- Award ID(s):
- Publication Date:
- NSF-PAR ID:
- Journal Name:
- Proceedings of Interspeech 2019
- Page Range or eLocation-ID:
- 3163 to 3167
- Sponsoring Org:
- National Science Foundation
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Speech enhancement is an essential component in robust automatic speech recognition (ASR) systems. Most speech enhancement methods are nowadays based on neural networks that use feature-mapping or mask-learning. This paper proposes a novel speech enhancement method that integrates time-domain feature mapping and mask learning into a unified framework using a Generative Adversarial Network (GAN). The proposed framework processes the received waveform and decouples speech and noise signals, which are fed into two short-time Fourier transform (STFT) convolution 1-D layers that map the waveforms to spectrograms in the complex domain. These speech and noise spectrograms are then used to compute the speech mask loss. The proposed method is evaluated using the TIMIT data set for seen and unseen signal-to-noise ratio conditions. It is shown that the proposed method outperforms the speech enhancement methods that use Deep Neural Network (DNN) based speech enhancement or a Speech Enhancement Generative Adversarial Network (SEGAN).
On-chip spectrometers have the potential to offer dramatic size, weight, and power advantages over conventional benchtop instruments for many applications such as spectroscopic sensing, optical network performance monitoring, hyperspectral imaging, and radio-frequency spectrum analysis. Existing on-chip spectrometer designs, however, are limited in spectral channel count and signal-to-noise ratio. Here we demonstrate a transformative on-chip digital Fourier transform spectrometer that acquires high-resolution spectra via time-domain modulation of a reconfigurable Mach-Zehnder interferometer. The device, fabricated and packaged using industry-standard silicon photonics technology, claims the multiplex advantage to dramatically boost the signal-to-noise ratio and unprecedented scalability capable of addressing exponentially increasing numbers of spectral channels. We further explore and implement machine learning regularization techniques to spectrum reconstruction. Using an ‘elastic-D1’ regularized regression method that we develop, we achieved significant noise suppression for both broad (>600 GHz) and narrow (<25 GHz) spectral features, as well as spectral resolution enhancement beyond the classical Rayleigh criterion.
Obeid, Iyad Selesnick (Ed.)Electroencephalography (EEG) is a popular clinical monitoring tool used for diagnosing brain-related disorders such as epilepsy . As monitoring EEGs in a critical-care setting is an expensive and tedious task, there is a great interest in developing real-time EEG monitoring tools to improve patient care quality and efficiency . However, clinicians require automatic seizure detection tools that provide decisions with at least 75% sensitivity and less than 1 false alarm (FA) per 24 hours . Some commercial tools recently claim to reach such performance levels, including the Olympic Brainz Monitor  and Persyst 14 . In this abstract, we describe our efforts to transform a high-performance offline seizure detection system  into a low latency real-time or online seizure detection system. An overview of the system is shown in Figure 1. The main difference between an online versus offline system is that an online system should always be causal and has minimum latency which is often defined by domain experts. The offline system, shown in Figure 2, uses two phases of deep learning models with postprocessing . The channel-based long short term memory (LSTM) model (Phase 1 or P1) processes linear frequency cepstral coefficients (LFCC)  features from each EEGmore »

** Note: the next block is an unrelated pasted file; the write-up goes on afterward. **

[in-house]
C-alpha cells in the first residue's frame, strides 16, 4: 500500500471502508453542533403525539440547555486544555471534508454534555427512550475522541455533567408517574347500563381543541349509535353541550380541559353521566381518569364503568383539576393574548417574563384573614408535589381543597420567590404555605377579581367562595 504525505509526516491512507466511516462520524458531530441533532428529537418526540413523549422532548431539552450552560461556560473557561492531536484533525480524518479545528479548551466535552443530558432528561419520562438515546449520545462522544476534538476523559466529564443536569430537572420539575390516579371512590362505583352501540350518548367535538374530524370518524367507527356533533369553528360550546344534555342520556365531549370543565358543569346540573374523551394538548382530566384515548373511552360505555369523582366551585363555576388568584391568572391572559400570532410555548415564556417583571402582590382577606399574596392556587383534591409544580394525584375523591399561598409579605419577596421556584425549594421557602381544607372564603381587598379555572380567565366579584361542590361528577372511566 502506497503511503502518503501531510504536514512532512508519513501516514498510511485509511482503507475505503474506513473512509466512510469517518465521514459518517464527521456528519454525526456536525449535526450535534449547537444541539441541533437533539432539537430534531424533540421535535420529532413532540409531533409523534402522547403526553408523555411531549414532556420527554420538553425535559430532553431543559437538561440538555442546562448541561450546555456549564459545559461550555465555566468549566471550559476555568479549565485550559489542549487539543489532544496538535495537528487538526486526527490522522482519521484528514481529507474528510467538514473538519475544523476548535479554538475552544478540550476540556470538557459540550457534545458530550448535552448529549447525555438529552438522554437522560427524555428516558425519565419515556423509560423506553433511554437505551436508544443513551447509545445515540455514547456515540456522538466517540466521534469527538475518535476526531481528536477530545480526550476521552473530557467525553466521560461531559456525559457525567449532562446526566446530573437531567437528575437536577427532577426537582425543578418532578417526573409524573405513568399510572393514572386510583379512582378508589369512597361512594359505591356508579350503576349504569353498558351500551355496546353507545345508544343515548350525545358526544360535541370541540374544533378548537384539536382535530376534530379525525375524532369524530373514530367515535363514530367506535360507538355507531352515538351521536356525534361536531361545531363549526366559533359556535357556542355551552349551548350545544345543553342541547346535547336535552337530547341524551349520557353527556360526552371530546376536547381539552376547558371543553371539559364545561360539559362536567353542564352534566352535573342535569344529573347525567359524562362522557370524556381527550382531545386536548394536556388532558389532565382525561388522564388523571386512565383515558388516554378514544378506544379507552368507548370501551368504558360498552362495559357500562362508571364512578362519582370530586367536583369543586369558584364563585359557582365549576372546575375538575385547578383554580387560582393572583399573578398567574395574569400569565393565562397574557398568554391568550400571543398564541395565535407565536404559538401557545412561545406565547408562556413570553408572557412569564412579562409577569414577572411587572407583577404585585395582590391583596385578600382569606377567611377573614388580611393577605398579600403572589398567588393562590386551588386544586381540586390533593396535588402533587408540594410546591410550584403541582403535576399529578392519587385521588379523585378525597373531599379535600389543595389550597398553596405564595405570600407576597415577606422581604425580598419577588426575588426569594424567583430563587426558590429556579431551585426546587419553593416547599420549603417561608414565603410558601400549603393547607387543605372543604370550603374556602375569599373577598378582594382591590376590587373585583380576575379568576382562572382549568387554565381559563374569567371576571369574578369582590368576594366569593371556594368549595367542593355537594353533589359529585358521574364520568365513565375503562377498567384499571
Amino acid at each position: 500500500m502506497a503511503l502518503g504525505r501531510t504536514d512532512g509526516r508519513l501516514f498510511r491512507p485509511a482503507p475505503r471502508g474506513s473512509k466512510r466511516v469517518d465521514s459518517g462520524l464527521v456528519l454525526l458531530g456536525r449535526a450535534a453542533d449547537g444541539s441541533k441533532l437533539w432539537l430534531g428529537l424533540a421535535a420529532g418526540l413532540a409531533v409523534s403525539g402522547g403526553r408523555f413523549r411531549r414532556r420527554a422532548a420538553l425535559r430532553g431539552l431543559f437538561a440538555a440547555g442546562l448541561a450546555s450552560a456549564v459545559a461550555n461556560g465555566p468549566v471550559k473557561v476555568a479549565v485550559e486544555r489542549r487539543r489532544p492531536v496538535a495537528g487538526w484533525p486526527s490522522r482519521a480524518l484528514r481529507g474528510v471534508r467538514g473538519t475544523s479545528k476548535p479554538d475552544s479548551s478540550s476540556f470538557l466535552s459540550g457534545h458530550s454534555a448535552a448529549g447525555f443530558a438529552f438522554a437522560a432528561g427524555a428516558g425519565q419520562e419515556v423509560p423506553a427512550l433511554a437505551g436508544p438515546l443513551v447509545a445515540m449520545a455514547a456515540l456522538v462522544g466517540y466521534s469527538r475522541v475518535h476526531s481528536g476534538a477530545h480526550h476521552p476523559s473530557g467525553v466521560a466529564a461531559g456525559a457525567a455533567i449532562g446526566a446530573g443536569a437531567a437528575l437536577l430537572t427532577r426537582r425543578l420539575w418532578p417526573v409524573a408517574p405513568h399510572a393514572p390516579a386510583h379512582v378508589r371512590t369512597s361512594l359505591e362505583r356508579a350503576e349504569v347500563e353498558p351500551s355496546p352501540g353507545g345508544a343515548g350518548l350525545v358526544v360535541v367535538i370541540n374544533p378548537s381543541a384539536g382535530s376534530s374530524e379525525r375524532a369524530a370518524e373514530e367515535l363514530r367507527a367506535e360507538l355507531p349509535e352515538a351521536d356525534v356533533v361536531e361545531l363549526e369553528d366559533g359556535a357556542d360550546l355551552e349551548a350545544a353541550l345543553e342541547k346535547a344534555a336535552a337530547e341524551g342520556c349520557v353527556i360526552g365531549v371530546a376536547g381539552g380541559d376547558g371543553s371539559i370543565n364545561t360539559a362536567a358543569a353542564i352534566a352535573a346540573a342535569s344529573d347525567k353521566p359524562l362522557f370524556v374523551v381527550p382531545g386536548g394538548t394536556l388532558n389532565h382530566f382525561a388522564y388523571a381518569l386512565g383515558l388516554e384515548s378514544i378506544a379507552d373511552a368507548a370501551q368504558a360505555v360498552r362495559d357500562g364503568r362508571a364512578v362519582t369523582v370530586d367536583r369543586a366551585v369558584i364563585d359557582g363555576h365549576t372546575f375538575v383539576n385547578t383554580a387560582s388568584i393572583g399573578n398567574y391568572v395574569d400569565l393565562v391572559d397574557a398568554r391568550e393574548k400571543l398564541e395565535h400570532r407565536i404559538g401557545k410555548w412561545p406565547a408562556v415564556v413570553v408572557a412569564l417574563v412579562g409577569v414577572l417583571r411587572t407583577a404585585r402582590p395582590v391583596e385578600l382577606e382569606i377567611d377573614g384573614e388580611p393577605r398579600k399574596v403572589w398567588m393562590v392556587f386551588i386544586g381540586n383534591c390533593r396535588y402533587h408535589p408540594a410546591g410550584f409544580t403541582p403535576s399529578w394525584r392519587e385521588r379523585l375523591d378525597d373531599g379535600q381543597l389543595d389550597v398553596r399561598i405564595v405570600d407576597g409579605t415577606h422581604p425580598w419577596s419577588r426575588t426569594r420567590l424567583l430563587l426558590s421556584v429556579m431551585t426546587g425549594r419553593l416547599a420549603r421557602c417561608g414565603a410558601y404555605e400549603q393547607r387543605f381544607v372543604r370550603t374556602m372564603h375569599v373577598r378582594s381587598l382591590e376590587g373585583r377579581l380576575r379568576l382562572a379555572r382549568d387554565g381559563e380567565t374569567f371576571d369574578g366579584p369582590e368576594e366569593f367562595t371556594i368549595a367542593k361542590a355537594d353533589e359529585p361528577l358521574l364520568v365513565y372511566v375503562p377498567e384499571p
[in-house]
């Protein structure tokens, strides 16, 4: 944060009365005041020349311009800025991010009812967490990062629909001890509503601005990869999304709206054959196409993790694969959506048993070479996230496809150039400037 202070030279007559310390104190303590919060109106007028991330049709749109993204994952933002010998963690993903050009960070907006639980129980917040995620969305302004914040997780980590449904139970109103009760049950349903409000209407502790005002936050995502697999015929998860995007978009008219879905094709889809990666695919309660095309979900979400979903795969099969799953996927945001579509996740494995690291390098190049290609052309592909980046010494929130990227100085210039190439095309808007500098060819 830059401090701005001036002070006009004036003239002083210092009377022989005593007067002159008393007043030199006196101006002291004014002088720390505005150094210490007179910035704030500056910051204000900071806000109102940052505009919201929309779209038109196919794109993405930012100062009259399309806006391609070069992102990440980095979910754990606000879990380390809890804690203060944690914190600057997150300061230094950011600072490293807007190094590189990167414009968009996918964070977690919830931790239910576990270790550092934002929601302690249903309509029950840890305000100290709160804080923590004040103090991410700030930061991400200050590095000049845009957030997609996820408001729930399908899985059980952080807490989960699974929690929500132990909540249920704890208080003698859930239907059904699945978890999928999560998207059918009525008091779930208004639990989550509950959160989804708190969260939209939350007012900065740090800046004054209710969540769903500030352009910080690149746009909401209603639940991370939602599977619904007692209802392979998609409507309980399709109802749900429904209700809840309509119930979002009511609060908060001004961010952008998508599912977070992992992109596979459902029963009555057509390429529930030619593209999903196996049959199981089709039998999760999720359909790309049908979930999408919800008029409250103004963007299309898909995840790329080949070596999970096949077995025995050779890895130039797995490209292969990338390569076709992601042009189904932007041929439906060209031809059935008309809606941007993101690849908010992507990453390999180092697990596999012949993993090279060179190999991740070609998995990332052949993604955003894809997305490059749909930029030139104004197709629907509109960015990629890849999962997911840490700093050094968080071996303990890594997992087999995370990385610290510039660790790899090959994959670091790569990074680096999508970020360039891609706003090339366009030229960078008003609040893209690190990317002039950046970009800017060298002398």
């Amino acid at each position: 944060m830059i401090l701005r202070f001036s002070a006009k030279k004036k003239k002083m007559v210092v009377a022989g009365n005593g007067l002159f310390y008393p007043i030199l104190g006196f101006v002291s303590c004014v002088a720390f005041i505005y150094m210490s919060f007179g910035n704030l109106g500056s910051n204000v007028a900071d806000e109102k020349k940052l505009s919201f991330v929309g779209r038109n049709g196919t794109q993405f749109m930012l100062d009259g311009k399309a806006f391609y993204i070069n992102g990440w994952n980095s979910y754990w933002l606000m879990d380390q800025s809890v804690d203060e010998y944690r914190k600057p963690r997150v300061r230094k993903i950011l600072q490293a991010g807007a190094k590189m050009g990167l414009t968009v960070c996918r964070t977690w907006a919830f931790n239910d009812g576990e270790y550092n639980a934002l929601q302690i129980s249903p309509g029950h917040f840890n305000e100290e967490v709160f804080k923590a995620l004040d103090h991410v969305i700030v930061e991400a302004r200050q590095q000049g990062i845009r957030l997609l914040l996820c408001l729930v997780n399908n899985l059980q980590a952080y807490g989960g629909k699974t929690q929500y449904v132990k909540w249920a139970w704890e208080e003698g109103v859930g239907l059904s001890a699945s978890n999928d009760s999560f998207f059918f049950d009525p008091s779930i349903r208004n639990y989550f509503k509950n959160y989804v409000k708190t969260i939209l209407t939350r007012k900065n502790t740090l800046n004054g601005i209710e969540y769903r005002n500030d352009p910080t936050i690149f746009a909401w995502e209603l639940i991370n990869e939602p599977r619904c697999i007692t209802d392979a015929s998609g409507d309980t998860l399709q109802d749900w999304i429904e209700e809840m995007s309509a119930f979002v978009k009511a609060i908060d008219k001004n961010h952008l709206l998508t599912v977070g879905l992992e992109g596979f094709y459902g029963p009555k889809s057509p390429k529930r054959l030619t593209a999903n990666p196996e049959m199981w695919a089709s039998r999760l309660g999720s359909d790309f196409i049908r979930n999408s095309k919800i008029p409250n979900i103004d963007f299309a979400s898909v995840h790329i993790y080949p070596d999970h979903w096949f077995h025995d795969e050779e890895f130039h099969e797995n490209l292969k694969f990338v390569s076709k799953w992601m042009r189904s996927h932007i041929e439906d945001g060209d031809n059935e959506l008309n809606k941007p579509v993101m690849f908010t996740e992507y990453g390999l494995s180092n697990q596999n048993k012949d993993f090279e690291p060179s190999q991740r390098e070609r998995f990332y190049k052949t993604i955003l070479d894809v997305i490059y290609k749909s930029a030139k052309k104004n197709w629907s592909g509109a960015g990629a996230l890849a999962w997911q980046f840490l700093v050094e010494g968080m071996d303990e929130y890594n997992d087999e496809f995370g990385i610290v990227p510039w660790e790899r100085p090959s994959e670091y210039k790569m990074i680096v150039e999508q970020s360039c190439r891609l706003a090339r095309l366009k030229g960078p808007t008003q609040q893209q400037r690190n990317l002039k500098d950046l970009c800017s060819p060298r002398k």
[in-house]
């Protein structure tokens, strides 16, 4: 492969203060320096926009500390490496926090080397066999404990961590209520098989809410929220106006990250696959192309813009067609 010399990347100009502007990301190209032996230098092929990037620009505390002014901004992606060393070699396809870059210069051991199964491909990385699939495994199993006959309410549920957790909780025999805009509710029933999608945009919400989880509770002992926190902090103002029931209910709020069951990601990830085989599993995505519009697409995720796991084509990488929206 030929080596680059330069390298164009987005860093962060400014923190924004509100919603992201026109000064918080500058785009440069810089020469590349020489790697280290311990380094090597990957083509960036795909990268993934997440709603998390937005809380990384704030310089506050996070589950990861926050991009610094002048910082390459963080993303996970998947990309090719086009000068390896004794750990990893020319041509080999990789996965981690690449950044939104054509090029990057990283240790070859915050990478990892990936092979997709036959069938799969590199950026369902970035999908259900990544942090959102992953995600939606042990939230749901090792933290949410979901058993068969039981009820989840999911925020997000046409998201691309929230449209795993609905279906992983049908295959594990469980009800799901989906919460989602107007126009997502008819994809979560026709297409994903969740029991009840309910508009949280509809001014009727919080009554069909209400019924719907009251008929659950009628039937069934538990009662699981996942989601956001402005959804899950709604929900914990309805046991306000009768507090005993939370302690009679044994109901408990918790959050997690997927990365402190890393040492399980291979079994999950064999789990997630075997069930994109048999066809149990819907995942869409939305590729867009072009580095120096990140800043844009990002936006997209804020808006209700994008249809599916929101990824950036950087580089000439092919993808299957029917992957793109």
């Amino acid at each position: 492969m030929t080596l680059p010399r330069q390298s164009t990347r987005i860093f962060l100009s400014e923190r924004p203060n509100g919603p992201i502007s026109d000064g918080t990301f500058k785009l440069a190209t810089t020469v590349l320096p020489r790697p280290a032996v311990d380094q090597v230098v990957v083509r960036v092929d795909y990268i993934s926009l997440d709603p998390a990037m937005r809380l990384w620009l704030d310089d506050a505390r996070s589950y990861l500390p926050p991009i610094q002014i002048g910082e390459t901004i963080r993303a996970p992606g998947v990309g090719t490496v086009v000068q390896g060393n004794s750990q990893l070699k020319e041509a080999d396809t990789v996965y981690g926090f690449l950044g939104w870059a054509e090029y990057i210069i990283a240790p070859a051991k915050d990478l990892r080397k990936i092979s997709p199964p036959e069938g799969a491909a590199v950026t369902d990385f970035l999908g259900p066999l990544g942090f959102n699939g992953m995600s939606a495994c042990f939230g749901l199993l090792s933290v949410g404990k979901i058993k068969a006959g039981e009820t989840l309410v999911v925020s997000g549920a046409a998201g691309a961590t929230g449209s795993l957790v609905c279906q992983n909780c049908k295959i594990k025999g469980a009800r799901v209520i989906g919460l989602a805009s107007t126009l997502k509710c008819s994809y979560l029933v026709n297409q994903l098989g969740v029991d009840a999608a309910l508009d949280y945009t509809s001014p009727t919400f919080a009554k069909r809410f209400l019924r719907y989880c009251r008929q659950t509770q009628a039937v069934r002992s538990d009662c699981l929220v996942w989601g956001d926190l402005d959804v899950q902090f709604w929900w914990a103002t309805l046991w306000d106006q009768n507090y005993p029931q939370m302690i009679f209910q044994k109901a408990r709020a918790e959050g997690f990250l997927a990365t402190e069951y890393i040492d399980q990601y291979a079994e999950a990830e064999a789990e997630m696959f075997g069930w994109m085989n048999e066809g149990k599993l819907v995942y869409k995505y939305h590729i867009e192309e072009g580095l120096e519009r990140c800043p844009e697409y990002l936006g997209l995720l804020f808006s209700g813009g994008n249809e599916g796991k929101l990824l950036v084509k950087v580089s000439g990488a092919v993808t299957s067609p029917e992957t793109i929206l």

There has been a flurry of recent literature studying streaming algorithms for which the input stream is chosen adaptively by a black-box adversary who observes the output of the streaming algorithm at each time step. However, these algorithms fail when the adversary has access to the internal state of the algorithm, rather than just the output of the algorithm. We study streaming algorithms in the white-box adversarial model, where the stream is chosen adaptively by an adversary who observes the entire internal state of the algorithm at each time step. We show that nontrivial algorithms are still possible. We first give a randomized algorithm for the L1-heavy hitters problem that outperforms the optimal deterministic Misra-Gries algorithm on long streams. If the white-box adversary is computationally bounded, we use cryptographic techniques to reduce the memory of our L1-heavy hitters algorithm even further and to design a number of additional algorithms for graph, string, and linear algebra problems. The existence of such algorithms is surprising, as the streaming algorithm does not even have a secret key in this model, i.e., its state is entirely known to the adversary. One algorithm we design is for estimating the number of distinct elements in amore »
Partitioning local seismogram wavefields using continuous wavelet transform methods for IRIS wavefield experiment arrays
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